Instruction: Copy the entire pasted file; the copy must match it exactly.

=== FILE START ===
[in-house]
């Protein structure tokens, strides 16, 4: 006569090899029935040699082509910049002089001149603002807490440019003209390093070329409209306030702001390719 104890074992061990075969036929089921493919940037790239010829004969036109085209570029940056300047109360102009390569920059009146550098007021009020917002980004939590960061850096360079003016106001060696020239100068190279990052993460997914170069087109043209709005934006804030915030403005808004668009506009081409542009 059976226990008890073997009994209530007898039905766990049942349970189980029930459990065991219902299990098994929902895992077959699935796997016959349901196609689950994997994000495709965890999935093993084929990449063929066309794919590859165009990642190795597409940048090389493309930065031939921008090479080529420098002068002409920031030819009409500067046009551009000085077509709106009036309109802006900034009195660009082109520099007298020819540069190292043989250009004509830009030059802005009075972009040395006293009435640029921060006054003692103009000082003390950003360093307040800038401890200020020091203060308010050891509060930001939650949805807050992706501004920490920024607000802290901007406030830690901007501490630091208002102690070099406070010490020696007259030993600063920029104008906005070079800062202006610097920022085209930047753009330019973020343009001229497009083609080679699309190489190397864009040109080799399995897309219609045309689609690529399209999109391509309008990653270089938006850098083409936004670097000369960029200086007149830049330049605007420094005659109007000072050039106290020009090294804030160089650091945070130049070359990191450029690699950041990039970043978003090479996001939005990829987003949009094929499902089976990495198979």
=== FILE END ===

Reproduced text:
[in-house]
């Protein structure tokens, strides 16, 4: 006569090899029935040699082509910049002089001149603002807490440019003209390093070329409209306030702001390719 104890074992061990075969036929089921493919940037790239010829004969036109085209570029940056300047109360102009390569920059009146550098007021009020917002980004939590960061850096360079003016106001060696020239100068190279990052993460997914170069087109043209709005934006804030915030403005808004668009506009081409542009 059976226990008890073997009994209530007898039905766990049942349970189980029930459990065991219902299990098994929902895992077959699935796997016959349901196609689950994997994000495709965890999935093993084929990449063929066309794919590859165009990642190795597409940048090389493309930065031939921008090479080529420098002068002409920031030819009409500067046009551009000085077509709106009036309109802006900034009195660009082109520099007298020819540069190292043989250009004509830009030059802005009075972009040395006293009435640029921060006054003692103009000082003390950003360093307040800038401890200020020091203060308010050891509060930001939650949805807050992706501004920490920024607000802290901007406030830690901007501490630091208002102690070099406070010490020696007259030993600063920029104008906005070079800062202006610097920022085209930047753009330019973020343009001229497009083609080679699309190489190397864009040109080799399995897309219609045309689609690529399209999109391509309008990653270089938006850098083409936004670097000369960029200086007149830049330049605007420094005659109007000072050039106290020009090294804030160089650091945070130049070359990191450029690699950041990039970043978003090479996001939005990829987003949009094929499902089976990495198979």